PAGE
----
It’s enough to make Green Mammoth’s Steve Klassen just a little nervous.
Green Mammoth, one of two medical marijuana dispensaries which recently opened in Mammoth Lakes, is worried that Mono County District Attorney George Booth may be looking for ways to shut him down.
Klassen’s concern was heightened recently when the District Attorney’s office interviewed Mammoth Lakes Planning Commissioner and Green Mammoth part-time employee Tony Barrett.
The D.A.’s office was apparently concerned that Barrett may have “sold” his vote in exchange for a job, a charge Barrett vehemently denies.
“What motivation would I have to sell my vote in exchange for an $11/hour job? That’s ridiculous,” said Barrett.
Klassen, who was also interviewed, said, “That’s not how it went. I’m too smart of a businessman for that.
“We are in compliance [with the law] and we want to be as transparent as possible … but the District Attorney wants to shut us down.
In my initial conversation with Mr. Booth, he said something to the effect of, ‘There is no such thing as medical marijuana,’” said Klassen.
According to Klassen, it is the D.A.’s position that any exchange of marijuana for money is considered a sale. “We classify it as reimbursement for time and expense,” said Klassen.
“My role is to act as a medium of exchange between patients and providers.”
What concerns Klassen is that Booth may try to adopt the tactics of L.A. County District Attorney Steve Cooley, who lost to Kamala Harris in his bid to become the California Attorney General this past fall.
According to www.justsaynow.com, a pro-cannabis website, Cooley “has overseen raids on dispensaries and has attempted to criminalize the sale and distribution of marijuana.”
And in his campaign for Attorney General, he openly declared his opposition to medical marijuana dispensaries in an interview with the L.A. Times.
While Booth would not comment directly at this time, Mono County Assistant District Attorney Tim Kendall told The Sheet, “We will be coming out with a position paper on the Medical Marijuana laws in the next several weeks. It will address our position on the law, dispensaries, etc.”
The Sheet interviewed Mammoth Lakes Planning Commissioners Sharon Clark and Jay Deinken to ask them how they feel in hindsight about the Commission’s decision to approve the applications of Robert Calvert and Steve Klassen to operate marijuana dispensaries.
Clark said she has visited both establishments and “they both seem to be doing what they said they would.”
Deinken, however, is somewhat concerned that the dispensaries are overstepping their “specific, limited purpose” – that of providing medical marijuana to members.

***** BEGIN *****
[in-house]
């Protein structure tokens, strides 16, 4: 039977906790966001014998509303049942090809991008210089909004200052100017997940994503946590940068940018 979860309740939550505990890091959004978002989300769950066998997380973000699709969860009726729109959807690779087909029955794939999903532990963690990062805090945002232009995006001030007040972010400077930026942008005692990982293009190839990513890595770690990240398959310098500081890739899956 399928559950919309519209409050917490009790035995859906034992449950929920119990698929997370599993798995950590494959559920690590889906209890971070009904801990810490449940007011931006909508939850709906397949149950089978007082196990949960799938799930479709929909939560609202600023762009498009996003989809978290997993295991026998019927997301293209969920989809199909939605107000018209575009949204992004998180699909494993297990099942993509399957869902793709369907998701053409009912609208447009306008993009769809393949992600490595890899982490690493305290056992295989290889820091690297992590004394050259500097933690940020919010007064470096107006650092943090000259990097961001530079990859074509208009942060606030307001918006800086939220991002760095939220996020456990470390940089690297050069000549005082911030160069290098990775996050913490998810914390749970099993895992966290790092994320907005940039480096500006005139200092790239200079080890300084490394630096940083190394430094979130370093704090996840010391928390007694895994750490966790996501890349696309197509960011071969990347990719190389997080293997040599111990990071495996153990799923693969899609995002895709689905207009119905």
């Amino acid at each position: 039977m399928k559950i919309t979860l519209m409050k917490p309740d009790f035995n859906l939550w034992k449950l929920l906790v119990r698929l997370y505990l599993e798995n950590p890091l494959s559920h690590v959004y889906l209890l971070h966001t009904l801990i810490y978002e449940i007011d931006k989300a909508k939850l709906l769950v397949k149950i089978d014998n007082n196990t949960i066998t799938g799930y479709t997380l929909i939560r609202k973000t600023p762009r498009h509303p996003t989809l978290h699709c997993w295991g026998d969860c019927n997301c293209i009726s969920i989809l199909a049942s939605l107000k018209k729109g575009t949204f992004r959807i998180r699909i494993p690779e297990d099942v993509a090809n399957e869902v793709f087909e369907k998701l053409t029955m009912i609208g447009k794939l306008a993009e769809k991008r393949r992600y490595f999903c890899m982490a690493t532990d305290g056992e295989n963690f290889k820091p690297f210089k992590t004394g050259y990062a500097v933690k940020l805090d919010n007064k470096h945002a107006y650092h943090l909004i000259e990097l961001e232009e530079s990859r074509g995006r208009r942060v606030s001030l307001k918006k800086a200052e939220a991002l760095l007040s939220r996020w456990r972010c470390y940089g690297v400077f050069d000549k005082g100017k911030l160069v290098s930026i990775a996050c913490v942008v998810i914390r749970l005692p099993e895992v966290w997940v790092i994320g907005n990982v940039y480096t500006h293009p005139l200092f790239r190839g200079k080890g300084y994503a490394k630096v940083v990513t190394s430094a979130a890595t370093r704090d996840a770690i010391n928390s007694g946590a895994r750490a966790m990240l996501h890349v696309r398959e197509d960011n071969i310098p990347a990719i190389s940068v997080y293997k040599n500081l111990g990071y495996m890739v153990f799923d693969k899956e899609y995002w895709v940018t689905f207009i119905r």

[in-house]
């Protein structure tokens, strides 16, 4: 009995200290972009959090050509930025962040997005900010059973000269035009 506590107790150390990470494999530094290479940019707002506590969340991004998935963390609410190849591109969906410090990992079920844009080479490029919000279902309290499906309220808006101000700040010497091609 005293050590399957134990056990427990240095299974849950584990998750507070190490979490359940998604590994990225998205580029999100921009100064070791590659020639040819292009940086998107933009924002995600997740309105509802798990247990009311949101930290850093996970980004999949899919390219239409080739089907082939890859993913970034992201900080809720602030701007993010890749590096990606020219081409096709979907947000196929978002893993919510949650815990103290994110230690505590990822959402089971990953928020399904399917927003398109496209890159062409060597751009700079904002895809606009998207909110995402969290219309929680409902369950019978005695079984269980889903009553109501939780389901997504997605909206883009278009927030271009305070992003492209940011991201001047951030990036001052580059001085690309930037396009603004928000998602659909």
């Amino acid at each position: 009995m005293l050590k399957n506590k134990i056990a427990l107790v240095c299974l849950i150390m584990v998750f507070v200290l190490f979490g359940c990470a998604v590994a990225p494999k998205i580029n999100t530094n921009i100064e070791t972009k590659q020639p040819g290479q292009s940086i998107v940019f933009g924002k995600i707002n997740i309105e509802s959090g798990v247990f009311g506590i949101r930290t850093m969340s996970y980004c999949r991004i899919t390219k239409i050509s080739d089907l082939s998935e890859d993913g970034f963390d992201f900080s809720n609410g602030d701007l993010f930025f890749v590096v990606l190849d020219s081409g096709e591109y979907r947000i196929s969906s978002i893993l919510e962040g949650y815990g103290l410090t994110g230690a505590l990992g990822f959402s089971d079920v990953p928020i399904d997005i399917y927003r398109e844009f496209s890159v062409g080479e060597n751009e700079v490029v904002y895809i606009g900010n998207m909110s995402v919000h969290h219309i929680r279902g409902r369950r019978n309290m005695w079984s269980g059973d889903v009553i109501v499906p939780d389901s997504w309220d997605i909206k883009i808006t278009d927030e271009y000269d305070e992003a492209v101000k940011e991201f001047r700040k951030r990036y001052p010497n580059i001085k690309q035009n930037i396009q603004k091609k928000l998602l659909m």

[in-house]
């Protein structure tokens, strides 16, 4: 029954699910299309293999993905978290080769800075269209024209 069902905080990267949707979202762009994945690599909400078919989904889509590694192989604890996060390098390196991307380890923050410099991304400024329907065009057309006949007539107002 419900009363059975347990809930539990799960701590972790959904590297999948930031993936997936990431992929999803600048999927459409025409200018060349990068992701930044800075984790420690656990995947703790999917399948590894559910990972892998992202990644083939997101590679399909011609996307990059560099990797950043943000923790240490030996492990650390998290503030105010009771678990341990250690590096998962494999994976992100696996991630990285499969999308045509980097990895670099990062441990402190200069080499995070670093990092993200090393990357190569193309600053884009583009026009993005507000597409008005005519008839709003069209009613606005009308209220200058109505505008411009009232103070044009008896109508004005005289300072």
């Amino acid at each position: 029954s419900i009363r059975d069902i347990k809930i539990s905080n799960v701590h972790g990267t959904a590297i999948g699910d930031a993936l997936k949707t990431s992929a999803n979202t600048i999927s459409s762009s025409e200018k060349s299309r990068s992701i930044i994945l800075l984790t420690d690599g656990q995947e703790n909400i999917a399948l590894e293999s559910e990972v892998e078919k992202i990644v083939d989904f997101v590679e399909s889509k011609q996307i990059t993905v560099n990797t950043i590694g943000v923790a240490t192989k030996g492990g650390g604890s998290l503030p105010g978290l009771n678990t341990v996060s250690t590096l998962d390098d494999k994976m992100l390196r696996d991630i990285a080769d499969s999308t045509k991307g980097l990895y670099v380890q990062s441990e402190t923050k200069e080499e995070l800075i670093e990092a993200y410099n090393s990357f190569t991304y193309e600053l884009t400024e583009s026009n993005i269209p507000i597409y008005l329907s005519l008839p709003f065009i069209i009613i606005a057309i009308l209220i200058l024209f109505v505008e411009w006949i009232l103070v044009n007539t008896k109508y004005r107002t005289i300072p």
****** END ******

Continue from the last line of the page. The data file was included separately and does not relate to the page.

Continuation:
He points to Green Mammoth’s plans to operate a yoga studio on the same floor as one example.
He believes Klassen is using Green Mammoth as a platform to spread the gospel of marijuana to an “entourage of stoners.”
The Sheet toured the Green Mammoth facility this week and quickly noticed the “Donations” verbiage atop the chalkboard which listed the various strains and prices.
Sheet: Does that mean I can get marijuana even if I don’t wish to donate?
Barrett: Well, no, although exceptions are made (compassionate use) in the event a very sick patient needs medicine and does not have the ability to pay.
Barrett said the average age of Green Mammoth’s patients is between 34 and 37 years old. The youngest is 21; the oldest is 78.
The place is very clean and at first impression, has the same sterile feel as a traditional medical office.
The only thing that really gives it away as being different is the chalkboard, to wit: Medical marijuana may have a public relations issue based upon the given names of its medicines.
As Geisel observed after I listed the names of some of the strains, Green Crack, Durban Poison, Power Plant, Black Hawk and Grapefruit Diesel do not have the scientific-sounding gravitas of tetracycline and penicillin.
Thus far, Mono County Public Health Director Lynda Salcido has rejected Green Mammoth’s bid to sell marijuana edibles (so patients can ingest marijuana as a food product versus smoking it).
Salcido said the County’s position is that the marijuana ordinance requires all licenses and permits. But when the dispensaries applied, the decision was made by the County not to issue food permits to sell food products.
“Every county in the state is struggling with this,” said Salcido. “How do you know the dosage in the edibles?” She said the state has provided no guidelines in this regard and the County is not just going to make something up.
Her suggestion to Tony Barrett, who proposed leasing a commercial kitchen to make edibles, was to “go to the state and give us the chapter and verse of what we can approve. Don’t ask us to make it up.”
In response, Barrett said the dosage argument is silly. First, we know how much product goes into the edibles. Second, if a consumer is really worried about controlling dosage, you can eat any portion of a brownie, for example. No one’s requiring you to consume the whole thing at one sitting.
Any kitchen approved by the health department should be the only requirement for compliance, he said.